March has waddled it’s mud encrusted ass across my region of New England, and between dodging puddles and frozen mud slicks, I’m gearing up for ice-out and the bass pre-spawn.
Repeat this over and over- There is no wrong way. Have Fun.
Now, I’m not an elitist, nor would I ever come across as a bass fishing pro- but if you know the basics, anyone can catch bass. Those TV shows (I don’t think I’ve ever mentioned I would switch teams for Bill Dance) on the NBC Sports Network are the guys who have the to finesse to target and boat hogs. Sure, it’s fun, but the basics are all you need to reel in the average fish day in and day out. You get the excitement and the fight, and don’t need a $45,000 platform to do it.
Your best bet is prep two rods- one with a plastic worm, Texas rigged, or a top water. With the worm, your best bet is to reel in slowly, bouncing it off the bottom. With a top water, you want to walk the dog, and pause every two feet or so. You’ll want to target water that drops gradually with a sandy, weed lined bottom, or deeper water that holds structure- stumps, brush piles, rocks. Structures draw in bait fish, and they in turn draw in the bass. Pick yourself up a new Minn Kota here, or a $50 electric trolling motor on Craig’s List and a deep cycle battery to cruise the shore and islands, tossing your lures to where you feel bass might be holding up. You’ll hook up if the water holds bass- trust me.
I run a 14ft Lund with an ancient Johnson 9.9 HP, and a 50lb thrust electric troller. For me, this is more than enough, and if it wasn’t for the kids, I might even step down to a square-backed canoe and the trolling rig. For some reason, my local watering hole isn’t over fished, and is a great place to hook into smallies, or if I have the kids, a whole mess of pan fish. Once the weather turns to a warmer temp, I hit my local reservoir every chance I get. What better way to sit and dream of duck hunting in the fall?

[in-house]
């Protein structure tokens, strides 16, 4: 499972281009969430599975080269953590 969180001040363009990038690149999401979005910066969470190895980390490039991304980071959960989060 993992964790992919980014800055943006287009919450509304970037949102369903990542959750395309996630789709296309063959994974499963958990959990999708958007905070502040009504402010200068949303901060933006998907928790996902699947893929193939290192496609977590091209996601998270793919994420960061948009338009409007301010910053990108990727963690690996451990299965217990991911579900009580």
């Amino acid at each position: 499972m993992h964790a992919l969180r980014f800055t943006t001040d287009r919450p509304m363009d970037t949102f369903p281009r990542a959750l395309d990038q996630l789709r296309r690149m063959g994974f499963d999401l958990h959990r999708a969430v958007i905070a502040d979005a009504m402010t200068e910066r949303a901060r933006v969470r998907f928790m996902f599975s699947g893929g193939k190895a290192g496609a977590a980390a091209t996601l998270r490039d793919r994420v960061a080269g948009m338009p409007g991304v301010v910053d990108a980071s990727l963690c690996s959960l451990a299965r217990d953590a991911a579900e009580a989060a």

There’s a school of thought that the first place you cast to is the dock. Most fisherman, in my experience, motor halfway to where they figure to end up. My thinking is aim as far out as possible, and work back to the landing. There’s a multitude of water types in between, and I ensure I hit them all before loading up for the night. And that reminds me, make sure you have running lights if you find it hard to turn your back on a productive day of bites. No reason to be tied to a clock.
I’ve recently bit the bullet and joined the North American Fishing Club. In the past, I’ve been wary of these mail-order groups who send you some product once a month for you to keep and buy, or send back, keeping the free gift. In order to enjoy the benefits, make sure you pay attention to the shipments, or sooner or later you’ll start getting nasty notes saying, ‘You owe us money. Pay up, chump!’ I’m enjoying NAFC so far, as the freebies are more than worth it. Once a month, I receive a book on fishing– Trout, bass, walleye… and a few little freebies. This month, it was a Rapala rattler lure, and some Berkley 12 lb test. More than worth the $12 asked for the book, that I kept and paid for.
And as for companions- think of who you would love to spend 4 or more hours with in a small space. Consider if they like to chat, if you like to chat, if they tend to be quiet and soak in the majesty of the great outdoors, how much they might be willing to pony up for gas and snacks… once you know these, then you are set. I wouldn’t recommend taking someone that you don’t know. A lot of strange things happen on the water. For myself, I spend most trips with my kids. I’ll bring my wife along for one or two, and about the same number with friends. Then, there are the magic trips, where I’ll hit the water solo at 6 am, and come in sometime a few hours after sunset.
The boat is still in the garage, but you can be sure that as soon as the thermometer rises I’ll be in the driveway scrubbing, tightening, tuning, and packing for that first great day on the water.
Source by WT Abernathy